Martin Mill railway station
|Martin Mill shown within Kent|
|OS grid reference|
|Sovereign state||United Kingdom|
|Ambulance||South East Coast|
|EU Parliament||South East England|
Martin Mill is a village in east Kent, England. It takes its name from the nearby village of Martin. Martin Mill railway station is on the Dover to Deal railway line. The population of the village was, similarly to Martin, included in the civil parish of Langdon.
The windmill which gives Martin Mill its name was operating commercially until about 1923 when Sydney Hogben, the owner and former operator, removed the sails. This caused outrage in the community. The remaining structure was demolished in the 1960s.
The original Martin Mill railway was constructed and operated by Pearson & Son in 1897 for the construction of the Admiralty harbour. The line was laid to standard gauge from Martin Mill station and needed very little earth works until it reached the cliffs where terraces with a gradient of about 1 in 25 where cut into the cliff face to form a switch back path down to the harbour. The line was in use until completion of the harbour and eventually dismantled in 1937 after the intention of using it as a passenger line failed.
During the second world war the line was relaid again to standard gauge following the original course to a point north of Fan Bay Battery, from there two new lines where laid eastwards either side of the Dover to St Margaret's road and both terminating at St Margaret's. The northern line supplied the 14 inch Mk VII naval-type guns "Winnie" and "Pooh", and was also laid with two curved firing spurs for the 13.5" rail mounted guns "Gladiator", "Scene Shifter", and "Piece Maker".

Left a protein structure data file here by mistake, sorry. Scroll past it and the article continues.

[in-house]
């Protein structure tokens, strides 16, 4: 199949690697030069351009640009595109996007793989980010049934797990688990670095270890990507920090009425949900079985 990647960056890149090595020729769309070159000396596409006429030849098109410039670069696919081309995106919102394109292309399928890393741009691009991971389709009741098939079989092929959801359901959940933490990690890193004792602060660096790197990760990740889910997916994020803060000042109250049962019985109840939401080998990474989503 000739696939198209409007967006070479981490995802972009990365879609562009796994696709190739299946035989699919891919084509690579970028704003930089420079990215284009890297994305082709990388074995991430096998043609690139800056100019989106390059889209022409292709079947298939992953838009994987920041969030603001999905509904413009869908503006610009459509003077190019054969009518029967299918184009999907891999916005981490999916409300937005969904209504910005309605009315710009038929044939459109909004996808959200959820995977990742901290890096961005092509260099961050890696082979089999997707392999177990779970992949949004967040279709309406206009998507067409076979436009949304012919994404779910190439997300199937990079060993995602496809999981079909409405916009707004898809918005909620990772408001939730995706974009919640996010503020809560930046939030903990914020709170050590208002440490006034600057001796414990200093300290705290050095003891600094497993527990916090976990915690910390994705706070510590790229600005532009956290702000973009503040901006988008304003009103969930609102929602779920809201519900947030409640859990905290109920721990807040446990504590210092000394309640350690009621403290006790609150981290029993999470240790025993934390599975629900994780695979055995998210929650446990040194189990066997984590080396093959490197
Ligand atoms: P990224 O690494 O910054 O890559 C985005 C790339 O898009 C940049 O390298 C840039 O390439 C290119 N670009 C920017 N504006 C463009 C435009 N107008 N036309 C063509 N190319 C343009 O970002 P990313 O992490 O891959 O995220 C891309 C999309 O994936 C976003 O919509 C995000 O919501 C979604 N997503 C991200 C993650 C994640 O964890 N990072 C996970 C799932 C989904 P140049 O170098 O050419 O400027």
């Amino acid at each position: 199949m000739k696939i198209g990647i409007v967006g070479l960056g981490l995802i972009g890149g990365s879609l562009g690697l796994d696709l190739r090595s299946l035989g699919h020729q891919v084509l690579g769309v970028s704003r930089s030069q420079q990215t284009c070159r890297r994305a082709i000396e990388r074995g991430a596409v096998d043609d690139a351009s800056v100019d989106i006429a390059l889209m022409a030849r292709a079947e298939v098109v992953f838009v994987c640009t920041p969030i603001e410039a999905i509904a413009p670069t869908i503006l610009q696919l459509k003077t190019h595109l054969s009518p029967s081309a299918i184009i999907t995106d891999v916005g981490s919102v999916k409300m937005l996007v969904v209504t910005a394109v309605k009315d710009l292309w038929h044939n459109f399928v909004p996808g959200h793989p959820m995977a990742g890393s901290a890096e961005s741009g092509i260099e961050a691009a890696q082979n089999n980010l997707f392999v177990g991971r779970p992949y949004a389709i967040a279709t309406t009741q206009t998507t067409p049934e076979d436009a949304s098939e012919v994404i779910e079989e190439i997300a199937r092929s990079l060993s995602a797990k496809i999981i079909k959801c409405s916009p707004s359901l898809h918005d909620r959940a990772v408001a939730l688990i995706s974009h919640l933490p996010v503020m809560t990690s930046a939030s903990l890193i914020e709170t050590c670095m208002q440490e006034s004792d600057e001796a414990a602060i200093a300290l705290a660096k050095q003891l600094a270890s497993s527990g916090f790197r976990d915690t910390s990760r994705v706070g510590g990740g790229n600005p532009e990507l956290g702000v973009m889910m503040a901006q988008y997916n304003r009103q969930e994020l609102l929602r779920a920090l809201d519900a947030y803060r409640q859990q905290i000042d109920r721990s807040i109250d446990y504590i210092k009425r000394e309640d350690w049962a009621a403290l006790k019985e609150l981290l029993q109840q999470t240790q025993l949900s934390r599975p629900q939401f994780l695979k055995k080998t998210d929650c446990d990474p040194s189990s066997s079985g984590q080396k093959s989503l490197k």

The railway guns were 13.5 inch ex-naval guns on World War I-type mountings; "Scene Shifter" recycled the name and carriage from a former 14 inch railway gun, the other carriages were left over from a World War I 18 inch railway howitzer programme. These had a maximum elevation of 39 deg, traverse was by using the guns on a curved spur with the degrees marked along the tracks, a large arrow was mounted on the guns' bogies to line up with the marks. Recoil was absorbed by special brakes acting on the wheels. "Boche Buster", an 18-inch howitzer on a former World War I 14 inch railway gun carriage, was deployed in November 1943. Maintenance and barrel changing was carried out at the disused Stone Hall Colliery sidings Lydden.
The southern most line had a curved firing spur close to Fan Bay. The line then continued to Wanston battery where two spurs where laid in front of the guns "Clem" and "Jane" for barrel changing. The barrels being transported by rail to Woolwich Arsenal where they were re-sleeved. There was also a short bypass loop north of the line. The line continued passing South Foreland battery to the 13.5" hypervelocity gun "Bruce" and would have also have served St Margaret's Battery.
The line was entirely worked by diesel-electric shunting locomotives requisitioned from the LMS (London Midland Scottish) and SR (Southern Railway), three from the SR and six from the LMS the smoke from a steam locomotive being visible above the cliffs would have given the guns positions away. The LMS locomotives being a long way from home were on an exchange basis if a locomotive failed it was immediately replaced from LMS stock, repaired at Derby works and worked on the LMS until required again. The SR locomotives, being on home turf, were quickly repaired at Ashford works. As the locomotives shared the same English Electric diesel engines it is probable minor engine repairs for the LMS locos could be carried out at Ashford. Whilst on the MMMR the locomotives were stabled at the shed in Martin Mill station Yard.
The line was again lifted just after the end of the war.
Media related to Martin Mill at Wikimedia Commons